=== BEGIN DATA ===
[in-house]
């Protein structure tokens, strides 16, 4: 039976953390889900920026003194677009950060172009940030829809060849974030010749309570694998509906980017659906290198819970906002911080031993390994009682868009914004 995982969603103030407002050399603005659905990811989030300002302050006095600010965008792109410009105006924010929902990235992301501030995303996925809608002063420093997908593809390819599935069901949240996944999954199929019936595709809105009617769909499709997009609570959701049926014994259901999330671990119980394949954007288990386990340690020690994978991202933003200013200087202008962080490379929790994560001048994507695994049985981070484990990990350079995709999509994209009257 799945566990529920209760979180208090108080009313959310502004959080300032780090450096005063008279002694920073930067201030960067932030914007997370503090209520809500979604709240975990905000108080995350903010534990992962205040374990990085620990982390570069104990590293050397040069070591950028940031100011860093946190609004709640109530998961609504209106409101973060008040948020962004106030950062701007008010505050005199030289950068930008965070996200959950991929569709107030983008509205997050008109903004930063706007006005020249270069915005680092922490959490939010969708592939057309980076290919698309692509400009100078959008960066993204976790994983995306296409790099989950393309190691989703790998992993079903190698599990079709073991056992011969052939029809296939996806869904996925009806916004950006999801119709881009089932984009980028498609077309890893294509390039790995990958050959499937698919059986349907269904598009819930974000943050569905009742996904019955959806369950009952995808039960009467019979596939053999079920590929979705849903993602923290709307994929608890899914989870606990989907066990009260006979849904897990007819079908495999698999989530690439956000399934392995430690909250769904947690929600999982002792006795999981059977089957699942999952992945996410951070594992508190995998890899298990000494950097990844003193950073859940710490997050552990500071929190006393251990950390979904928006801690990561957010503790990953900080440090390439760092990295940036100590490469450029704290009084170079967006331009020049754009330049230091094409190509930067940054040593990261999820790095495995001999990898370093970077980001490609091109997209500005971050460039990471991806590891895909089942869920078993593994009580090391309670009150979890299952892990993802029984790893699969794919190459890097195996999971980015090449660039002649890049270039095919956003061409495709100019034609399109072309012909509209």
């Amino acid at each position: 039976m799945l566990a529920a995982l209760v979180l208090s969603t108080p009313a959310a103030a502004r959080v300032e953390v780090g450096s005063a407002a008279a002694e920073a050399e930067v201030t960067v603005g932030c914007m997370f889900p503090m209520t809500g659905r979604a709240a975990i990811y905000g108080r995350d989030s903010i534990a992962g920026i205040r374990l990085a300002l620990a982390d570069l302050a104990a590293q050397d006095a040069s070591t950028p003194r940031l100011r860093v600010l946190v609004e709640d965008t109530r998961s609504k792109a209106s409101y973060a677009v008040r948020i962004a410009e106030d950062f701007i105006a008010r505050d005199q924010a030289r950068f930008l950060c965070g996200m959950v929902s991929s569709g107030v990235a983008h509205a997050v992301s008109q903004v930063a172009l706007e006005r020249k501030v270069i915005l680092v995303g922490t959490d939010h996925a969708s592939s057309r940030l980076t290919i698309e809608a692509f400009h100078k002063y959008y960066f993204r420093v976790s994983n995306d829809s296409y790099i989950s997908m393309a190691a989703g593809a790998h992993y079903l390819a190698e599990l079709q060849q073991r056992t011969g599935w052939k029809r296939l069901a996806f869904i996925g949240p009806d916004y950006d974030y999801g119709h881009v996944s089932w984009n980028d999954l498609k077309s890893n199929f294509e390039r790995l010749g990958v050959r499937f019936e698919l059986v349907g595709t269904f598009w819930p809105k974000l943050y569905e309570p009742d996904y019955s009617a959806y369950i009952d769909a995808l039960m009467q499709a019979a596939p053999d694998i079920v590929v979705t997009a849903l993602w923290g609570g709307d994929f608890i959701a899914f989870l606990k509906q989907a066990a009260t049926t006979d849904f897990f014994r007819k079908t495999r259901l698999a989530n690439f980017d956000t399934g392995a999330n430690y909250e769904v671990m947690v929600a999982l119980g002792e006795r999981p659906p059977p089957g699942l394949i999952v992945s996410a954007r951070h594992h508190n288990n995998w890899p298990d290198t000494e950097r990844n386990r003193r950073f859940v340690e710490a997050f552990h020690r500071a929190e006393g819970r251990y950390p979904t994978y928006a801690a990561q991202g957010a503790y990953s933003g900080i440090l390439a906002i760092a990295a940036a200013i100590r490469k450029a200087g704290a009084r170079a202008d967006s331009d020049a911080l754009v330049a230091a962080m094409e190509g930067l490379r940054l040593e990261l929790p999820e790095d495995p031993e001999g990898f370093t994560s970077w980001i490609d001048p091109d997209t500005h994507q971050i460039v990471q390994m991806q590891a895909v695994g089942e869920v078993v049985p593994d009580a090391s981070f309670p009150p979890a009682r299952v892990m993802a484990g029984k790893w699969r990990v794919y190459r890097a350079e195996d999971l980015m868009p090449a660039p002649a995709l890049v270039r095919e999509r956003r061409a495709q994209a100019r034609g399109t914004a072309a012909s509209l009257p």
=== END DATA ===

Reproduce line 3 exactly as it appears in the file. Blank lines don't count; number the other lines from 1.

């Amino acid at each position: 039976m799945l566990a529920a995982l209760v979180l208090s969603t108080p009313a959310a103030a502004r959080v300032e953390v780090g450096s005063a407002a008279a002694e920073a050399e930067v201030t960067v603005g932030c914007m997370f889900p503090m209520t809500g659905r979604a709240a975990i990811y905000g108080r995350d989030s903010i534990a992962g920026i205040r374990l990085a300002l620990a982390d570069l302050a104990a590293q050397d006095a040069s070591t950028p003194r940031l100011r860093v600010l946190v609004e709640d965008t109530r998961s609504k792109a209106s409101y973060a677009v008040r948020i962004a410009e106030d950062f701007i105006a008010r505050d005199q924010a030289r950068f930008l950060c965070g996200m959950v929902s991929s569709g107030v990235a983008h509205a997050v992301s008109q903004v930063a172009l706007e006005r020249k501030v270069i915005l680092v995303g922490t959490d939010h996925a969708s592939s057309r940030l980076t290919i698309e809608a692509f400009h100078k002063y959008y960066f993204r420093v976790s994983n995306d829809s296409y790099i989950s997908m393309a190691a989703g593809a790998h992993y079903l390819a190698e599990l079709q060849q073991r056992t011969g599935w052939k029809r296939l069901a996806f869904i996925g949240p009806d916004y950006d974030y999801g119709h881009v996944s089932w984009n980028d999954l498609k077309s890893n199929f294509e390039r790995l010749g990958v050959r499937f019936e698919l059986v349907g595709t269904f598009w819930p809105k974000l943050y569905e309570p009742d996904y019955s009617a959806y369950i009952d769909a995808l039960m009467q499709a019979a596939p053999d694998i079920v590929v979705t997009a849903l993602w923290g609570g709307d994929f608890i959701a899914f989870l606990k509906q989907a066990a009260t049926t006979d849904f897990f014994r007819k079908t495999r259901l698999a989530n690439f980017d956000t399934g392995a999330n430690y909250e769904v671990m947690v929600a999982l119980g002792e006795r999981p659906p059977p089957g699942l394949i999952v992945s996410a954007r951070h594992h508190n288990n995998w890899p298990d290198t000494e950097r990844n386990r003193r950073f859940v340690e710490a997050f552990h020690r500071a929190e006393g819970r251990y950390p979904t994978y928006a801690a990561q991202g957010a503790y990953s933003g900080i440090l390439a906002i760092a990295a940036a200013i100590r490469k450029a200087g704290a009084r170079a202008d967006s331009d020049a911080l754009v330049a230091a962080m094409e190509g930067l490379r940054l040593e990261l929790p999820e790095d495995p031993e001999g990898f370093t994560s970077w980001i490609d001048p091109d997209t500005h994507q971050i460039v990471q390994m991806q590891a895909v695994g089942e869920v078993v049985p593994d009580a090391s981070f309670p009150p979890a009682r299952v892990m993802a484990g029984k790893w699969r990990v794919y190459r890097a350079e195996d999971l980015m868009p090449a660039p002649a995709l890049v270039r095919e999509r956003r061409a495709q994209a100019r034609g399109t914004a072309a012909s509209l009257p």